BARRY GRAHAM ESSAYS

It was the summer of 2004. I was living in East Tennessee, in a house on the edge of woods, at the halfway point on a mile between a mental hospital and a sewage plant.

Someone knocked on my door, and I knew it had to be trouble. I wasn’t expecting anyone, it was after midnight, and not many people knew where I lived.

The knocking on the front door was insistent, though not loud. A burst of urgent knocking, then a pause, then another burst. I went to the door, in the shorts and T-shirt I slept in, and looked through the glass. The security light was on, but at first I didn’t see anyone.

Then I saw the woman who was standing about halfway down the porch steps, crying, her body trembling.

I opened the door.

“Will you help me?” she said.

“Yeah, of course. What’s wrong?”

She cried harder as she said, “A man was giving me a ride, but he raped me.”

“Come in,” I said, and she did. “Sit down. You’re safe here.” She sat on a chair, and I went to the kitchen, poured a glass of water, and brought it to her. She was barefoot, and had a missing front tooth. I realized that she was probably still in her thirties, but she looked much older.

I went and woke Anni, whom I lived with. We asked the woman, who said her name was Wendy, what she wanted us to do.

She said she didn’t want to call the cops. She wanted to call her sister. Anni handed her a phone, but her hands were shaking so badly she couldn’t dial the number on the first attempt, and then when she did get through she was too upset to talk. She gave the phone to Anni, who explained what had happened, but the sister said she didn’t have a car and couldn’t come and help.

Wendy told us she’d asked a guy she didn’t know to give her a ride to her sister’s house in Georgia, but that he’d brought her to this dark corner of nowhere instead, raped her in the woods, taken her shoes, and told her that if he saw her on the road he would run her over. She said she had walked out of the woods and found our house.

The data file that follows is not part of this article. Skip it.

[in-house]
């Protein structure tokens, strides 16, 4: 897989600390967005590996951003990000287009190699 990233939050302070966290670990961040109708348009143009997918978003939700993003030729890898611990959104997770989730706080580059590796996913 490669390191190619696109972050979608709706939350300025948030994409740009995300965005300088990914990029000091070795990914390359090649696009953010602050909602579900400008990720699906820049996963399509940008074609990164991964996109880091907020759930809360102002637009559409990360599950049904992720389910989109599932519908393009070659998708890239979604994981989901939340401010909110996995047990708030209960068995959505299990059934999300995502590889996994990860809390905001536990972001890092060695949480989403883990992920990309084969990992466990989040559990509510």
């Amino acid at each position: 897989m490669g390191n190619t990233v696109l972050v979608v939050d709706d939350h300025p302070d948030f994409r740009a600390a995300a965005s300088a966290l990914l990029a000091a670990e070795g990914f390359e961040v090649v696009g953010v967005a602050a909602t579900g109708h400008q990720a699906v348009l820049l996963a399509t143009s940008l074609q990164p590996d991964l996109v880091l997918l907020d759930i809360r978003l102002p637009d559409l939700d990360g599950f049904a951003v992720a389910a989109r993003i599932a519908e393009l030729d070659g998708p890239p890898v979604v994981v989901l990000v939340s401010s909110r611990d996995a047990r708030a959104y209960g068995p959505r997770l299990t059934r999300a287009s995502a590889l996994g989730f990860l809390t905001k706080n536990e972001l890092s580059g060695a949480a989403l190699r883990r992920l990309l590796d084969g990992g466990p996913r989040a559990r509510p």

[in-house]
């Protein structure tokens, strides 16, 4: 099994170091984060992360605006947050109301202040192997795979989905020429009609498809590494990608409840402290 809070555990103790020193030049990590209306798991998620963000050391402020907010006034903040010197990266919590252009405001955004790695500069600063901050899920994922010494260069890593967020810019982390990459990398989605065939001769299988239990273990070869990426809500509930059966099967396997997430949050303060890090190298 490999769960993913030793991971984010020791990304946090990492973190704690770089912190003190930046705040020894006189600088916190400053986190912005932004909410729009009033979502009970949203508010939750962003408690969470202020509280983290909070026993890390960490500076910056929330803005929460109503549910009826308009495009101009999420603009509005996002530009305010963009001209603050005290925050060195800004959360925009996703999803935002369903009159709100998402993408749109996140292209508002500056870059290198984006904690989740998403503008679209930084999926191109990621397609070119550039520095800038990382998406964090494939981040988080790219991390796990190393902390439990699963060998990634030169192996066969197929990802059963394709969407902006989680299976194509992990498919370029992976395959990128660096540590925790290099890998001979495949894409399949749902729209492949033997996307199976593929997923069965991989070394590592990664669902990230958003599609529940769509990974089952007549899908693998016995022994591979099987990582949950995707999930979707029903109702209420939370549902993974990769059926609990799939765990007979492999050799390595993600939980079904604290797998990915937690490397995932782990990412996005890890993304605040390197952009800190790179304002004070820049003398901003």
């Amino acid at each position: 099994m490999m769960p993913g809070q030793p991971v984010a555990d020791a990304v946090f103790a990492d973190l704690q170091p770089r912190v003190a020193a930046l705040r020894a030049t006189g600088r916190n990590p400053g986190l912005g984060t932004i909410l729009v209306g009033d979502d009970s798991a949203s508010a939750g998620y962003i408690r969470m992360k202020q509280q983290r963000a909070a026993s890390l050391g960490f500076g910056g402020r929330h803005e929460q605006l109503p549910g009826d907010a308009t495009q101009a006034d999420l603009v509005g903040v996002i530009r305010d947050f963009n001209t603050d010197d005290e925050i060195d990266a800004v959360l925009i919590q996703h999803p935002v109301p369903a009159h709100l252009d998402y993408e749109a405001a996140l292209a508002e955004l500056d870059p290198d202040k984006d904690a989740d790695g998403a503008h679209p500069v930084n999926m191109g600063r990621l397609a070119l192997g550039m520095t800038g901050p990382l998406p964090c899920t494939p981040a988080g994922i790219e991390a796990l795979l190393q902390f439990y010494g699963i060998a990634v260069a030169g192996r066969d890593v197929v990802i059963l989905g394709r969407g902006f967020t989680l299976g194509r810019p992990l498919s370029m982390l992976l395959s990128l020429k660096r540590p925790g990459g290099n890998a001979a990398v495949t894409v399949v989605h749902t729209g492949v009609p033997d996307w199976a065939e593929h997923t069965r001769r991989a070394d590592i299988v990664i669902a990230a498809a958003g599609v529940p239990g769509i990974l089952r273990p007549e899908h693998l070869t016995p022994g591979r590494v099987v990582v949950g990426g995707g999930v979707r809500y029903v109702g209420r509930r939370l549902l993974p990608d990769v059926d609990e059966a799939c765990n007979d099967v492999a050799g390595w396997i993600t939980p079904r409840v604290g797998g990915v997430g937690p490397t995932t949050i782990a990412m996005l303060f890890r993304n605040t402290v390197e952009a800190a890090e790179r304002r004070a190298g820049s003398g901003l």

I offered to drive her to a hospital, and she said she wanted to go to Rossville Boulevard, Chattanooga, where she’d left her car, where a friend was waiting for her in the car. She didn’t explain why she’d taken a ride from a stranger and left her friend in her car, and I didn’t ask because I wouldn’t have believed the answer.

I didn’t know what had happened to her, how much of her story was true. All that was certain was that something had happened to her, and that she was miles from anywhere, in the middle of the night, terrified, in bare feet.

She said she didn’t want to go to the hospital right away, because the friend who was waiting in the car would be worried. “I can go after I see her,” she said. Anni asked if the friend had a cell phone. “No.”

Rossville Boulevard is a miserable drag where people sell sex, sell their blood plasma, for enough money to buy cheap drugs and cheap booze.

It was where she wanted to go, and so we took her there, in my pickup truck, with me driving, Anni sitting in the middle, and Wendy squeezed against the passenger side door, wearing a pair of flip-flops Anni had given her. (How she had walked barefoot in these seething, insect-ridden woods is more than I want to imagine.) As I drove, nobody spoke, except to ask for directions and if the air-conditioning wasn’t too cold.